The image quality was very, very good. I could still tell a subtle difference when comparing to the Razor HD 8x42 -- which had higher contrast. The resolution was just a tick under the Razor HD. The sweet spot was around 75% and the edge transition was smooth from focus to out-of-focus. Didn't have the best conditions conducive to CA but didn't see any during the weekend testing. The wide FOV was very nice when looking at landscape shots. This also meant I rarely had to adjust my focus.

Now to the bad part. Due to the long eye relief of this particular model, the Vortex eyecups are WAY too short. Unless you wear glasses, you will likely have issues with blackouts. The only fix is to place your eyes about 5mm behind the eyecups. This can be "trained" to a point. After a lot of viewing, I was able to obtain this almost out of instinct; however, if you are moving around and/or alternating between targets, this is extremely annoying.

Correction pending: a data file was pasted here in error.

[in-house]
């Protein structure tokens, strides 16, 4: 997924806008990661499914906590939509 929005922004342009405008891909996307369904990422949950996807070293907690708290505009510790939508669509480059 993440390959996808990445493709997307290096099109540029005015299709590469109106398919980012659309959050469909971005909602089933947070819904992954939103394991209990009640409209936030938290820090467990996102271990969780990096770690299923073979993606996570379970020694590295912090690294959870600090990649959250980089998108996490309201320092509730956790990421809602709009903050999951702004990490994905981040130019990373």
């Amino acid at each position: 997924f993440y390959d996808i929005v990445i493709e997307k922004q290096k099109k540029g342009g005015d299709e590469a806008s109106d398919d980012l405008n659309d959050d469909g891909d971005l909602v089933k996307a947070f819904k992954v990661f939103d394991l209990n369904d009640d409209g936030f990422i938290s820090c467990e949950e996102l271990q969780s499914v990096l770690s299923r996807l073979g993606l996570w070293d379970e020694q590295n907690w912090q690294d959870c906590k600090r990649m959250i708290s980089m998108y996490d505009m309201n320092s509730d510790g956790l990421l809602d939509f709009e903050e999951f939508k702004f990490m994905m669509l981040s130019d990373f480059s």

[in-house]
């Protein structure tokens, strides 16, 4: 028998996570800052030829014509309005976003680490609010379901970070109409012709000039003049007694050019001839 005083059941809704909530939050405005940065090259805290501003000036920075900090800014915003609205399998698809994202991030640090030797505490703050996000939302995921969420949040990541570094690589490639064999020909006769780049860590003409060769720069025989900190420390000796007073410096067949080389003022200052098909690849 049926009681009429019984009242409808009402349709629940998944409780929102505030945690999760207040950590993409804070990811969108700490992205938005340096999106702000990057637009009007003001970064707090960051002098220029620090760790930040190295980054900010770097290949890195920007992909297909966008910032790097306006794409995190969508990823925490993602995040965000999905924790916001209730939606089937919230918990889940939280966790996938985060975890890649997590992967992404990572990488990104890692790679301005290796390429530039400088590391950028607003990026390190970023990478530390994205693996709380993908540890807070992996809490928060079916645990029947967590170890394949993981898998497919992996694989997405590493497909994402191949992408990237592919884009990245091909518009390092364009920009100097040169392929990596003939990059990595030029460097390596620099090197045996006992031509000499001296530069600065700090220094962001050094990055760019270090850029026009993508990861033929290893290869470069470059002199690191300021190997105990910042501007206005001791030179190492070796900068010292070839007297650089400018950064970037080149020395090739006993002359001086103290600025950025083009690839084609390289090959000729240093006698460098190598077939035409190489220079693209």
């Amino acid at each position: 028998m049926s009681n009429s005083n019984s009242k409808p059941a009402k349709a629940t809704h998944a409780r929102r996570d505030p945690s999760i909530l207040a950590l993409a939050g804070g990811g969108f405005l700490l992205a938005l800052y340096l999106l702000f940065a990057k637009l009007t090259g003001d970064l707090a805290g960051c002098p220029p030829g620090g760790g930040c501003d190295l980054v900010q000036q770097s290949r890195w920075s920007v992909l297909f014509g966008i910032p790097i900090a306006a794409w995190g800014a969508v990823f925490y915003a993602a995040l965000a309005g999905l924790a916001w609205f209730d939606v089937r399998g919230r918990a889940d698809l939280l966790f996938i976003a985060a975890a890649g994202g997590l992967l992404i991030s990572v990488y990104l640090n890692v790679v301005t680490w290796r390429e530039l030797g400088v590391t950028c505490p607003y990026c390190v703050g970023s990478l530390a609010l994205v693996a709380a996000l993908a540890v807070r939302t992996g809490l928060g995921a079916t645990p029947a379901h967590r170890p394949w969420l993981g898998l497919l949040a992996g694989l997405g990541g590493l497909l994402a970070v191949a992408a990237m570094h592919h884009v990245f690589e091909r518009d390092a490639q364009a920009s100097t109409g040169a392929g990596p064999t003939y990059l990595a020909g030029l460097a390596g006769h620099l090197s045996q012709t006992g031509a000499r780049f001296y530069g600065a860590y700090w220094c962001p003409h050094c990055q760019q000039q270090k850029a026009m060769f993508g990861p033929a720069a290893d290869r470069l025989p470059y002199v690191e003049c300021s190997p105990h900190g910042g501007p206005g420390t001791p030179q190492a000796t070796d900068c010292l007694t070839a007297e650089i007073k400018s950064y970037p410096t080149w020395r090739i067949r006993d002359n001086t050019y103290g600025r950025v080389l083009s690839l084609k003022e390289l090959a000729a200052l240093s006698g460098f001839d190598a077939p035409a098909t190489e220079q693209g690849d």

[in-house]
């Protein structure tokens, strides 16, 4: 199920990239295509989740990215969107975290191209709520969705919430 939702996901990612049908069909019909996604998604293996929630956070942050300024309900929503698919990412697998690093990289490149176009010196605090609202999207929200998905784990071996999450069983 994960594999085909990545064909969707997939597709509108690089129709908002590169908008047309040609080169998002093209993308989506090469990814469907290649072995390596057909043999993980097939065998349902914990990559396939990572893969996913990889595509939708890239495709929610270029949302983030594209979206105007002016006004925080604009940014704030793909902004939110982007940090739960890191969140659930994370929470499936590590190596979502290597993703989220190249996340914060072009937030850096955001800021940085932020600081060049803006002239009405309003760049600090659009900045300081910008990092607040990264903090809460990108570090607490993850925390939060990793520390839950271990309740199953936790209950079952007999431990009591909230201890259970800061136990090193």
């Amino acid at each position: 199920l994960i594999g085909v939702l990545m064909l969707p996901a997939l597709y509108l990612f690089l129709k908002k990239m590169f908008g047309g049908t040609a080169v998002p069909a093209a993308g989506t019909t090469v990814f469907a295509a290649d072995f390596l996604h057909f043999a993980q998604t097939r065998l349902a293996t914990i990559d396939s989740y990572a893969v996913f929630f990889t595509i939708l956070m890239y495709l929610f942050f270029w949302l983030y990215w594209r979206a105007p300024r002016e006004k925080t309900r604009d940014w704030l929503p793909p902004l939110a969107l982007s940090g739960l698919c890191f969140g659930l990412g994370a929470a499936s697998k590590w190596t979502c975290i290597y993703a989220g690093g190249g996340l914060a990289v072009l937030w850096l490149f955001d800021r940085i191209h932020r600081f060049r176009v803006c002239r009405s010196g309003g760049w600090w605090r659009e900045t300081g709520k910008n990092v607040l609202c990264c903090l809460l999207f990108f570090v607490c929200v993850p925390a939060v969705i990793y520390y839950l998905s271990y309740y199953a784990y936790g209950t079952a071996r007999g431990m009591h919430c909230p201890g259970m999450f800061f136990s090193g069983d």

I have no idea how this binocular made it passed their QA process. Were the testers only wearing glasses? Also, I'm a little dumb-founded by the "excellent" reviews on the Vortex web site and other sites. How are people using this binocular comfortably?

For me personally, I couldn't really "brow-hold" this binocular either. The angle was so extreme that my neck started to hurt.

My only explanation is that most are eye-glass wearers. The other users are probably first-time binocular owners and have just accepted this as the default way it works.

Before I packaged up the binocular, I called Vortex and asked them for any advice. They seemed shocked by my claim but they don't have any quick fix or solution.